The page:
[Back to Number 11 ToC] [Back to Journal Contents] [Back to Biokhimiya Home page]
[View Full Article]

Saccharomyces cerevisiae Telomeres. A Review

F. E. Pryde1 and E. J. Louis1,2

1Institute of Molecular Medicine, John Radcliffe Hospital, Oxford OX3 9DS, United Kingdom; fax: +44-(0) 1865-222-500; E-mail: elouis@worf.molbiol.ox.ac.uk

2To whom correspondence should be addressed.

Submitted July 16, 1997.
Recent work has yielded considerable information concerning the structure and function of telomeres and their associated sequences in the budding yeast Saccharomyces cerevisiae. The structure and maintenance of telomeres depends not only on the RNA template and the catalytic subunit of telomerase, but on a number of other proteins. These include proteins involved in assessing DNA damage and cell cycle regulation. There are also non-telomerase mediated processes involved in the normal maintenance of telomeres. In addition to proteins involved in telomere maintenance, there are a number of other proteins involved in the chromatin structure of the region. Many of these proteins have roles in silencing, ageing, segregation and nuclear architecture. The structure of the subtelomeric regions has been well characterised and consists of a mosaic of repeats found in variable copy numbers and locations. Amidst the variable mosaic elements there are small conserved sequences found at all ends that may have functional roles. Recent work shows that the subtelomeric repeats can rescue chromosome ends when telomerase fails, buffer subtelomerically located genes against transcriptional silencing, and protect the genome from deleterious rearrangements due to ectopic recombination. Thus the telomeres of yeast have a variety of roles in the life of the yeast cell beyond the protection of the ends and overcoming the end replication problem associated with linear molecules.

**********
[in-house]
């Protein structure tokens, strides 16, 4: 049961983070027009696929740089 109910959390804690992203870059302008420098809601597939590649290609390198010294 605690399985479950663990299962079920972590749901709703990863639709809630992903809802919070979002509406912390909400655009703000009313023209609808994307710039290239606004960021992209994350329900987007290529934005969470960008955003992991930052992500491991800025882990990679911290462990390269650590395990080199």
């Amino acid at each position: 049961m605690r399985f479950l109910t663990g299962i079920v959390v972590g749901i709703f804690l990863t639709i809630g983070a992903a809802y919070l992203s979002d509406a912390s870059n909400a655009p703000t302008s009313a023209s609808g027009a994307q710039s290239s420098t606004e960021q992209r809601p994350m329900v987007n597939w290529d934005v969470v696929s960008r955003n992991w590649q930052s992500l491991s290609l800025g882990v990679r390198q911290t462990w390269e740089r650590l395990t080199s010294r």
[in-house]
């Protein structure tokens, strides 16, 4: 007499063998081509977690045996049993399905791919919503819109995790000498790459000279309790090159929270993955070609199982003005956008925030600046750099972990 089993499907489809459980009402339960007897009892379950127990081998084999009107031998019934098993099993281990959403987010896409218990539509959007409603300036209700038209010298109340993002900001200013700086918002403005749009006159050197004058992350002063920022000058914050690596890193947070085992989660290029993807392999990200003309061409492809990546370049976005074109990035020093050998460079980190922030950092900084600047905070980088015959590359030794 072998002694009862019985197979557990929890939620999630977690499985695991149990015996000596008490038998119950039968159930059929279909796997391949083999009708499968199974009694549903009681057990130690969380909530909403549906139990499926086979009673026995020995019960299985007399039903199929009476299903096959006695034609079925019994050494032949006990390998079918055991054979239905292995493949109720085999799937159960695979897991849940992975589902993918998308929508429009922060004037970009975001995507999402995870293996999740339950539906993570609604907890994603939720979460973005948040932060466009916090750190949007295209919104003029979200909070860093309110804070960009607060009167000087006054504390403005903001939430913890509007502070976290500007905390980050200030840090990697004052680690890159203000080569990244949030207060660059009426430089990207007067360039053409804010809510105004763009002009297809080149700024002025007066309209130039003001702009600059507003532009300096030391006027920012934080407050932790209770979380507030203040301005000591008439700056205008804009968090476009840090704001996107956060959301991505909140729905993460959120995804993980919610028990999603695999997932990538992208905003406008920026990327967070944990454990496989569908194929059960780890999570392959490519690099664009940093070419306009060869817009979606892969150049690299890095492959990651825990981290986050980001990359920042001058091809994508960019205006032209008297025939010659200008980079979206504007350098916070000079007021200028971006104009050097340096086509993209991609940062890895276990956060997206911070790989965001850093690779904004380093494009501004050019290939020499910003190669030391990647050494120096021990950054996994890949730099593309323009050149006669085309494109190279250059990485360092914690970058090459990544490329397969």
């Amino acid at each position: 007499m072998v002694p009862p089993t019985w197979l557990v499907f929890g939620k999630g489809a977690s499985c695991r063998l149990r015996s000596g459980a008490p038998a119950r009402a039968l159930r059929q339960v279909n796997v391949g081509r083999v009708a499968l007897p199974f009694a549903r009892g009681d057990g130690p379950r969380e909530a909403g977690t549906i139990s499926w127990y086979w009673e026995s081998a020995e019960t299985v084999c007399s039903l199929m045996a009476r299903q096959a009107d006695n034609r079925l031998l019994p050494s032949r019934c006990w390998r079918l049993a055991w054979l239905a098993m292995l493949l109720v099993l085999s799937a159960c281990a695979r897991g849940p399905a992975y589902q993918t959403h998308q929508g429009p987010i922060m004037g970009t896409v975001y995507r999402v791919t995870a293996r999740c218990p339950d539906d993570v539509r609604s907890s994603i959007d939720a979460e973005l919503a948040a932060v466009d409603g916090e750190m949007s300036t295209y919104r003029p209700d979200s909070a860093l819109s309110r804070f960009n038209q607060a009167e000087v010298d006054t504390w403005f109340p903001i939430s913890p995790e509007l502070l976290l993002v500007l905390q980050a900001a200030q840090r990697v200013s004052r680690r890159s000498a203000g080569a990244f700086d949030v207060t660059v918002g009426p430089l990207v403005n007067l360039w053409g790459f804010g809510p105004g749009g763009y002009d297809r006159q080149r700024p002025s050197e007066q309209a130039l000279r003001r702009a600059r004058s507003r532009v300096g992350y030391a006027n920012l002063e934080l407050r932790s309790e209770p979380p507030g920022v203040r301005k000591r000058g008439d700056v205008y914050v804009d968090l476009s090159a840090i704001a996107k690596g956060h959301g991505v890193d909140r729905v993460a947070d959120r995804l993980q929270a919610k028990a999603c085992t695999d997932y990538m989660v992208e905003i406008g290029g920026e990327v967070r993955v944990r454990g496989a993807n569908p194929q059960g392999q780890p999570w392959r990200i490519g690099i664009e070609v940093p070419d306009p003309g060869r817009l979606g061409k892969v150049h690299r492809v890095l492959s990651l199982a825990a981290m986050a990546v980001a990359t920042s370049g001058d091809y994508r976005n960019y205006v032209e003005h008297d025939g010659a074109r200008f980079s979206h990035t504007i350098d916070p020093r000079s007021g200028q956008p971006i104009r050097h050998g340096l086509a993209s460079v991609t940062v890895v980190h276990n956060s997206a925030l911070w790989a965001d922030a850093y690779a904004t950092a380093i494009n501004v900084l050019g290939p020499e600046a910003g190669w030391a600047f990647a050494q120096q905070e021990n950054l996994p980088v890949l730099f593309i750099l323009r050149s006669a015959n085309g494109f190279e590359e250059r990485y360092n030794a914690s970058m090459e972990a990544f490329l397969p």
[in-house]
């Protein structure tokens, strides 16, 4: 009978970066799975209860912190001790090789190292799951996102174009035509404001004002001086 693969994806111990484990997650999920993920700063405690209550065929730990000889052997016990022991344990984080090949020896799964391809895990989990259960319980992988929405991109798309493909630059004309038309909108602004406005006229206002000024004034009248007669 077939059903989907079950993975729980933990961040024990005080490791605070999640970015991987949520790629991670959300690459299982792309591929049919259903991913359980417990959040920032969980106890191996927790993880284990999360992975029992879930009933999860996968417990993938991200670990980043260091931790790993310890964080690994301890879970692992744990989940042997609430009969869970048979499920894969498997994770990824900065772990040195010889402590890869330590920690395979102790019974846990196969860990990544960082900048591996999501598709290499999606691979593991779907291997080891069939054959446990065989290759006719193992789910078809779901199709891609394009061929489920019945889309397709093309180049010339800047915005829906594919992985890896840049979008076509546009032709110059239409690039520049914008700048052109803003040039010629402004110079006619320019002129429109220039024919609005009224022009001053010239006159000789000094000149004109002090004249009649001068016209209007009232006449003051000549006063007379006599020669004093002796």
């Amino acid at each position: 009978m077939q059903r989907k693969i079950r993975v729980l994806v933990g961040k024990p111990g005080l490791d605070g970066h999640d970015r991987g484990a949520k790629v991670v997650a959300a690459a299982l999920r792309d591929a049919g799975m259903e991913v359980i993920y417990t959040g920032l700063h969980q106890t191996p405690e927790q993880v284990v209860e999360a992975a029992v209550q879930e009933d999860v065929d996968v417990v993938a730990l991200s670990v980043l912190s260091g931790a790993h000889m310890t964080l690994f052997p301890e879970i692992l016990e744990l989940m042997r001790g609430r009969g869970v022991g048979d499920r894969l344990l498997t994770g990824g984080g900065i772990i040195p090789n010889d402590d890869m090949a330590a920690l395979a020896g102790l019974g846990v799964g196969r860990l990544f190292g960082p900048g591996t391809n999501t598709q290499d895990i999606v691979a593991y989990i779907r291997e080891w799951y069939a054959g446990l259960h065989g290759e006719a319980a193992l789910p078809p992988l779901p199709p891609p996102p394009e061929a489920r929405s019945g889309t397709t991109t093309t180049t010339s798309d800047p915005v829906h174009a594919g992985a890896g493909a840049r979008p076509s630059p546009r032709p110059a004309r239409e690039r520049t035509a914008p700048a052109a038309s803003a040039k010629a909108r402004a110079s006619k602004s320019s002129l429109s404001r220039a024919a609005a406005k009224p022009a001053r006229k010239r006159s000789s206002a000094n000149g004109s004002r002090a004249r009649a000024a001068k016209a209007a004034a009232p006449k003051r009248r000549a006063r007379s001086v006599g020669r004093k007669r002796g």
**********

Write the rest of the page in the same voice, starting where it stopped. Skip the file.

KEY WORDS: telomeres, subtelomeric repeats, telomere associated sequences, telomere position effect, position effect variegation, silencing, ageing, senescence, telomere clustering, nuclear architecture.